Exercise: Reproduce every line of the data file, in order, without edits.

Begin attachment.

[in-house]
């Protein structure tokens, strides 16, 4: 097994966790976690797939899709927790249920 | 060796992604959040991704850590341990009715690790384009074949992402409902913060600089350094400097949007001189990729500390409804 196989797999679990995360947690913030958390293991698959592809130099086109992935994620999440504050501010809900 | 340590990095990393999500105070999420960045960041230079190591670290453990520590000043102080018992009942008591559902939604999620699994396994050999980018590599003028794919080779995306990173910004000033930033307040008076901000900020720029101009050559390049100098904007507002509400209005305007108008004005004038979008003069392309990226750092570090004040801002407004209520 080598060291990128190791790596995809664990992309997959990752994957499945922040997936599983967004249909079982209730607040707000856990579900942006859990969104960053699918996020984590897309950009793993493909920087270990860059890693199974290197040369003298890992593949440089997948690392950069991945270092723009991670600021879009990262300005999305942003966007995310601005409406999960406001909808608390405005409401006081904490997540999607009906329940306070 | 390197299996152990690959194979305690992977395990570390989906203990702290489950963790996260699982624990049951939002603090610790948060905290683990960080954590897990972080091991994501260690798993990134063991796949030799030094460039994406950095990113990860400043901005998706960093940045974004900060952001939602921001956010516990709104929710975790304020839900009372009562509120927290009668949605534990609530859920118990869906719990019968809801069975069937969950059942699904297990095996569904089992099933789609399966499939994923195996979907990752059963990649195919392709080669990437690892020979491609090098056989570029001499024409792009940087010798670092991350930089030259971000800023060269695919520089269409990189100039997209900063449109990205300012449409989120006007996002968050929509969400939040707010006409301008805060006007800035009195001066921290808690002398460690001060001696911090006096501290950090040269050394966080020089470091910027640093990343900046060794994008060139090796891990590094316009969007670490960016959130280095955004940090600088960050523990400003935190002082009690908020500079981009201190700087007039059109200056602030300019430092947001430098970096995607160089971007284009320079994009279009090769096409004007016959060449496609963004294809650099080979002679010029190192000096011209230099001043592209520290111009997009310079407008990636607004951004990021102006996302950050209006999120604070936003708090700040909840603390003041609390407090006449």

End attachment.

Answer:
[in-house]
């Protein structure tokens, strides 16, 4: 097994966790976690797939899709927790249920 | 060796992604959040991704850590341990009715690790384009074949992402409902913060600089350094400097949007001189990729500390409804 196989797999679990995360947690913030958390293991698959592809130099086109992935994620999440504050501010809900 | 340590990095990393999500105070999420960045960041230079190591670290453990520590000043102080018992009942008591559902939604999620699994396994050999980018590599003028794919080779995306990173910004000033930033307040008076901000900020720029101009050559390049100098904007507002509400209005305007108008004005004038979008003069392309990226750092570090004040801002407004209520 080598060291990128190791790596995809664990992309997959990752994957499945922040997936599983967004249909079982209730607040707000856990579900942006859990969104960053699918996020984590897309950009793993493909920087270990860059890693199974290197040369003298890992593949440089997948690392950069991945270092723009991670600021879009990262300005999305942003966007995310601005409406999960406001909808608390405005409401006081904490997540999607009906329940306070 | 390197299996152990690959194979305690992977395990570390989906203990702290489950963790996260699982624990049951939002603090610790948060905290683990960080954590897990972080091991994501260690798993990134063991796949030799030094460039994406950095990113990860400043901005998706960093940045974004900060952001939602921001956010516990709104929710975790304020839900009372009562509120927290009668949605534990609530859920118990869906719990019968809801069975069937969950059942699904297990095996569904089992099933789609399966499939994923195996979907990752059963990649195919392709080669990437690892020979491609090098056989570029001499024409792009940087010798670092991350930089030259971000800023060269695919520089269409990189100039997209900063449109990205300012449409989120006007996002968050929509969400939040707010006409301008805060006007800035009195001066921290808690002398460690001060001696911090006096501290950090040269050394966080020089470091910027640093990343900046060794994008060139090796891990590094316009969007670490960016959130280095955004940090600088960050523990400003935190002082009690908020500079981009201190700087007039059109200056602030300019430092947001430098970096995607160089971007284009320079994009279009090769096409004007016959060449496609963004294809650099080979002679010029190192000096011209230099001043592209520290111009997009310079407008990636607004951004990021102006996302950050209006999120604070936003708090700040909840603390003041609390407090006449």